Reports suggested to me that her decision to go was not sudden. She has been seen as a little distant from event ( and not just physically ). There have been suggestions that Home Officials have tried to capture the direction of an independent inquiry and other suggestions that Ben Emmerson, the counsel in charge of the inquiry, may have had too much power.

Whatever happened we need a full explanation. And action from the Home Office and Theresa May, the PM who originally set up the inquiry as home secretary to make sure investigations and hearings go ahead regardless.

As I am the only person made redundant from Exaro who has a personal website – I intend to continue reporting on child sex abuse issues here and on Byline.com. Those who wish to keep abreast of developments should follow this blog or keep an eye on  Byline.com.

 

 

 

 

 

Leak of Dame Janet Smith report on Savile and the BBC nominated for national media award

My  set of stories for Exaro News earlier this year revealing the contents of Dame Janet Smith’s report on Jimmy Savile’s activities at the BBC  has been nominated for a national media award.

The series of stories have been short listed in the breaking news story of the year  for next month’s Drum On Line Media awards – pitching it against TV coverage of the Shoreham air crash , the Alton Towers disaster and the BBC’s coverage of the Paris terror attacks.

The report which was highly critical of the culture at the BBC that allowed  Jimmy Savile to flourish. By the day after Exaro published the report every national paper was carrying the story.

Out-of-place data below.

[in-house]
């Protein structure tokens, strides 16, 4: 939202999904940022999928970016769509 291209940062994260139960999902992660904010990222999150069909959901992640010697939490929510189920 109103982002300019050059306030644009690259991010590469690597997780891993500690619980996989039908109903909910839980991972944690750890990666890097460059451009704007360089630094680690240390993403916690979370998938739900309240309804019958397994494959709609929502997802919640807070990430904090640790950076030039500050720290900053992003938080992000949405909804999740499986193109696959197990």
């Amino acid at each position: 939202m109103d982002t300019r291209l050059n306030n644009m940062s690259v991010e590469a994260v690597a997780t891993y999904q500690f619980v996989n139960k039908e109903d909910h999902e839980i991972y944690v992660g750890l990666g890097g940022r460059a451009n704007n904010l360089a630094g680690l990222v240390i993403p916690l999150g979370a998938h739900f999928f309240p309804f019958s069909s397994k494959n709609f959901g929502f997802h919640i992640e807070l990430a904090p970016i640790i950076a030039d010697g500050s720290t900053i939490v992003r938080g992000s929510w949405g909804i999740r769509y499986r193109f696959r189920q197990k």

The leaked report revealed how Dame Janet Smith, the retired judge who led the review, condemned BBC culture over Savile’s paedophile activities at the Corporation. She criticised the BBC for a “very deferential culture”, its “untouchable” stars and “above the law” managers.

In a series of articles, Exaro revealed how BBC employees were too afraid to report Savile to managers, and how BBC people feared blowing the whistle even more now.

The series of articles also exposed a BBC culture where celebrities were treated with “kid gloves” while managers drank heavily, and how the Smith review warned that “a predatory child abuser could be lurking undiscovered in the BBC even today.

The series of 22 stories published on the same day revealed how more than 100 BBC employees told Smith that they heard about Savile’s predatory sexual conduct, and how the review raised evidence of sexual abuse at Top of the Pops that went far wider than Savile.

Exaro also published more than 37,500 words of extracts from Smith’s entire report.

I have no idea whether  we will win the award but the short listing of the  Exaro articles show that investigative journalism is still alive at a time when Exaro has taken criticism from other national media for its coverage of other controversial issues like the child sex abuse scandal.

I would also like to pay tribute to my brave source and my colleagues at Exaro particularly Alex Varley Winter. Without the leak of the story people would not have been so well informed on the day when the report was published and Dame Janet Smith had to account for her report and the BBC director general, Tony Hall, had to explain what he was going to do about it.

 

Holding Tony Hall, BBC director general to account over Savile

BBC director general Tony Hall

BBC Director General Tony hall. Pic Credit:BBC

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The press launch of Dame Janet Smith’s forensic review into Savile’s  predatory activities at the BBC was an impressive affair.

Survivors are naturally disappointed that she failed to land a terminal blow on senior management at the BBC. They did not have the satisfaction of seeing heads roll for Savile getting away with sexually or indecently assaulting 72 people at different BBC venues or in private flats after attending BBC events. But it was not a whitewash.